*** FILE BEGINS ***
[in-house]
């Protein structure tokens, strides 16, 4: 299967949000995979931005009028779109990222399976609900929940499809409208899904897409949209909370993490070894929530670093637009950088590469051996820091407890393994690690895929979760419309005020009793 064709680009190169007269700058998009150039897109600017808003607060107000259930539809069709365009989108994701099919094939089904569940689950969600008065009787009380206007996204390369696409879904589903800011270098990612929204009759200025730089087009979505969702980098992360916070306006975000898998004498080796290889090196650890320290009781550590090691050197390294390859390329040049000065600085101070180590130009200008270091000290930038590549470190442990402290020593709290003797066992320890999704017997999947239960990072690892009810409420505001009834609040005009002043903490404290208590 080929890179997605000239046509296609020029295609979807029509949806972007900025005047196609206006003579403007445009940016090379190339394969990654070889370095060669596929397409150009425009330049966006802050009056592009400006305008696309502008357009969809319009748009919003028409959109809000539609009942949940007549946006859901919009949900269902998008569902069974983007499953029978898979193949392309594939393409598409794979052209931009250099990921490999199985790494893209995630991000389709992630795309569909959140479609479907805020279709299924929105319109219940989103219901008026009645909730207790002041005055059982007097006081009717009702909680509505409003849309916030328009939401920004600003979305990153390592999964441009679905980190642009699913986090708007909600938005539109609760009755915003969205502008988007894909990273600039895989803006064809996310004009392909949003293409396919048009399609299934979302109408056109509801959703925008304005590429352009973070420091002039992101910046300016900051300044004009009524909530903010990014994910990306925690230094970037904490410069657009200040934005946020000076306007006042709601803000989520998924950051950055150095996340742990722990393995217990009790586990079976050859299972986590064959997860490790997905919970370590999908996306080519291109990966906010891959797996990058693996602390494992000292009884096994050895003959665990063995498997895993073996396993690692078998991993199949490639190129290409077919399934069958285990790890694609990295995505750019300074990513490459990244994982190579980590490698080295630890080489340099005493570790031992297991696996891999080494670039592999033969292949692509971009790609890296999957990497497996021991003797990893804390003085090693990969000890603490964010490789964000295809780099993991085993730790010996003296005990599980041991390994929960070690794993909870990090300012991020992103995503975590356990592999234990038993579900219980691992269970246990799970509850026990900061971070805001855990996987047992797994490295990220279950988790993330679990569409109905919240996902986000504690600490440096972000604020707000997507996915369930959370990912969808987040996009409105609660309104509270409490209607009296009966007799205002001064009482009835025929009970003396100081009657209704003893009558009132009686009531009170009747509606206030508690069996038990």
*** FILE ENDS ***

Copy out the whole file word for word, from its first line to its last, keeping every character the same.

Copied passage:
[in-house]
């Protein structure tokens, strides 16, 4: 299967949000995979931005009028779109990222399976609900929940499809409208899904897409949209909370993490070894929530670093637009950088590469051996820091407890393994690690895929979760419309005020009793 064709680009190169007269700058998009150039897109600017808003607060107000259930539809069709365009989108994701099919094939089904569940689950969600008065009787009380206007996204390369696409879904589903800011270098990612929204009759200025730089087009979505969702980098992360916070306006975000898998004498080796290889090196650890320290009781550590090691050197390294390859390329040049000065600085101070180590130009200008270091000290930038590549470190442990402290020593709290003797066992320890999704017997999947239960990072690892009810409420505001009834609040005009002043903490404290208590 080929890179997605000239046509296609020029295609979807029509949806972007900025005047196609206006003579403007445009940016090379190339394969990654070889370095060669596929397409150009425009330049966006802050009056592009400006305008696309502008357009969809319009748009919003028409959109809000539609009942949940007549946006859901919009949900269902998008569902069974983007499953029978898979193949392309594939393409598409794979052209931009250099990921490999199985790494893209995630991000389709992630795309569909959140479609479907805020279709299924929105319109219940989103219901008026009645909730207790002041005055059982007097006081009717009702909680509505409003849309916030328009939401920004600003979305990153390592999964441009679905980190642009699913986090708007909600938005539109609760009755915003969205502008988007894909990273600039895989803006064809996310004009392909949003293409396919048009399609299934979302109408056109509801959703925008304005590429352009973070420091002039992101910046300016900051300044004009009524909530903010990014994910990306925690230094970037904490410069657009200040934005946020000076306007006042709601803000989520998924950051950055150095996340742990722990393995217990009790586990079976050859299972986590064959997860490790997905919970370590999908996306080519291109990966906010891959797996990058693996602390494992000292009884096994050895003959665990063995498997895993073996396993690692078998991993199949490639190129290409077919399934069958285990790890694609990295995505750019300074990513490459990244994982190579980590490698080295630890080489340099005493570790031992297991696996891999080494670039592999033969292949692509971009790609890296999957990497497996021991003797990893804390003085090693990969000890603490964010490789964000295809780099993991085993730790010996003296005990599980041991390994929960070690794993909870990090300012991020992103995503975590356990592999234990038993579900219980691992269970246990799970509850026990900061971070805001855990996987047992797994490295990220279950988790993330679990569409109905919240996902986000504690600490440096972000604020707000997507996915369930959370990912969808987040996009409105609660309104509270409490209607009296009966007799205002001064009482009835025929009970003396100081009657209704003893009558009132009686009531009170009747509606206030508690069996038990």